• 27
    AR
    Posted Monday, 21 July 2014 at 7:54 pm | Permalink

    No steppe in Ukraine but no taiga either.
    “Veldt’ is old Dutch-Afrikaans for ‘field’, or ‘Feld’ in German, though “Wiese” is a better description of where the wreckage is strewn.

  • 28
    Spica
    Posted Monday, 21 July 2014 at 8:12 pm | Permalink

    To quote Wikipedia: The Pontic-Caspian Steppe extends from western Ukraine to the Urals.
    I don’t know what the Ukrainians call it, but in Russian it’s the steppe, complete with Cossacks.

  • 29
    fractious
    Posted Monday, 21 July 2014 at 9:07 pm | Permalink

    I’m with you on the rapidity and ubiquity with which certain government authorities and certain media outlets have played their “it’s those commie bastards’ fault” card, and the (largely false) assumptions that underlie them. Ditto the urgent need to foist “meaning” on an event which has more than enough going on without additonal layers of rhetoric covering up the truth.

    However, on this:

    The key culpability lies with Malaysia Airlines, which, like a number of airlines, decided to fly that corridor even though the weaponry of the separatists and their support from Russia was well known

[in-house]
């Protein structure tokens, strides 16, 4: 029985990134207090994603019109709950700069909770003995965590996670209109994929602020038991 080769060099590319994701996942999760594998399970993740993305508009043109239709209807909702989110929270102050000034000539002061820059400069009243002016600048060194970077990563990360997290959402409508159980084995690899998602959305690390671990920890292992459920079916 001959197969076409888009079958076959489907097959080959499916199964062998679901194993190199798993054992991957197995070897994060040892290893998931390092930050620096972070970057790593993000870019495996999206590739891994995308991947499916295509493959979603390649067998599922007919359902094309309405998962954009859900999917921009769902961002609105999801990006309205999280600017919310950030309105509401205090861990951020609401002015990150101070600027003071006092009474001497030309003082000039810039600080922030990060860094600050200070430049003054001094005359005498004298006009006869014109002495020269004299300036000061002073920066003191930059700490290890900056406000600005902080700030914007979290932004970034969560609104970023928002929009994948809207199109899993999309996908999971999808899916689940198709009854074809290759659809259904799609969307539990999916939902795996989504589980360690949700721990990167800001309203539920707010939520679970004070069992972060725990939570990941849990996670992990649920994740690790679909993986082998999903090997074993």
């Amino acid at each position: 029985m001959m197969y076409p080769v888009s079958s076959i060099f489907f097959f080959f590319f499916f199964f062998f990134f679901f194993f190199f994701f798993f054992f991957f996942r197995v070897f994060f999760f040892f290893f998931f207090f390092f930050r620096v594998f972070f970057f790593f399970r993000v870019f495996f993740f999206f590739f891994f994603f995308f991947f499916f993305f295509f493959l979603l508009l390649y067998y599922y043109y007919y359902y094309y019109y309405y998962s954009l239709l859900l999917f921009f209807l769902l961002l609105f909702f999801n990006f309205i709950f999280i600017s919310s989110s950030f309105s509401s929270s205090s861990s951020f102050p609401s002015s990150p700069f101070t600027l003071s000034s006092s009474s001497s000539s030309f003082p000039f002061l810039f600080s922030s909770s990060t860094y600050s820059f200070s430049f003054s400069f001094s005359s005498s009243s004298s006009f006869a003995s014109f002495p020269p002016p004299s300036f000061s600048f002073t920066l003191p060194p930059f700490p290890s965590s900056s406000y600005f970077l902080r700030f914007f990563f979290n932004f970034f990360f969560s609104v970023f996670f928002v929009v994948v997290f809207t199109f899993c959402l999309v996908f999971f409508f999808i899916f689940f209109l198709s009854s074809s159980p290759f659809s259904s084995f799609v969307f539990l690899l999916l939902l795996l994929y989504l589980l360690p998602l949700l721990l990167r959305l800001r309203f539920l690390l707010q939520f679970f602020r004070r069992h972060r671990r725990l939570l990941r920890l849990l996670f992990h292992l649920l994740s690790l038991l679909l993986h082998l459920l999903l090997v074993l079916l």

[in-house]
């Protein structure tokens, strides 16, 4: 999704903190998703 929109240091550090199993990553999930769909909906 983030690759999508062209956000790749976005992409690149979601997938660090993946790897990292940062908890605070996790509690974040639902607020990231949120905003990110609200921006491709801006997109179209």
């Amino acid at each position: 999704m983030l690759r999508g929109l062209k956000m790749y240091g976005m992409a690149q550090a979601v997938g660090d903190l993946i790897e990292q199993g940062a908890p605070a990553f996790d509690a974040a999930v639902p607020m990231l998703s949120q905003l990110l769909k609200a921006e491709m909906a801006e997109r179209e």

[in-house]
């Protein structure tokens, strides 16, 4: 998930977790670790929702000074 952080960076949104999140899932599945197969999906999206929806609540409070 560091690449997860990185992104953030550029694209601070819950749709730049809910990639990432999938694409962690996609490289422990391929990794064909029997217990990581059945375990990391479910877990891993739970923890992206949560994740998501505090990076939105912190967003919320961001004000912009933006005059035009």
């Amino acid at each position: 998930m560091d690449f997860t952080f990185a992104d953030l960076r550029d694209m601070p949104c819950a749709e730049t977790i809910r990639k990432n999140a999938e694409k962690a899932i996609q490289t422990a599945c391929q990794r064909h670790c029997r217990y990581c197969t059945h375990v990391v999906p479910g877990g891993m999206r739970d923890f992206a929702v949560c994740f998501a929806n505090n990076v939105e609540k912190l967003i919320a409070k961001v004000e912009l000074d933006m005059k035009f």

… I’ll say the same as I (and a few others) said on Ben Sandilands’ blog: while the airline must share responsibility for putting paying passengers in the way of great danger, primary responsibility lies with the air traffic control authorities (both Eurocontrol and local ATC) for continuing to declare the route “safe”, despite the loss of several aircraft in recent weeks to SAM. Yes, Eurocontrol quickly began refusing flight plans that included flying over Ukrainian airspace after this event, but why is it authorities (and large commercial enterprises) only seem to find such enthusiasm for their duty of care after the event?

  • 30
    Sprague Brett
    Posted Monday, 21 July 2014 at 10:40 pm | Permalink

    Hardly a measured piece from Rundle.
    It seems blinded by its own bias, so determined to charge the US, Australia and anyone else with poor judgement.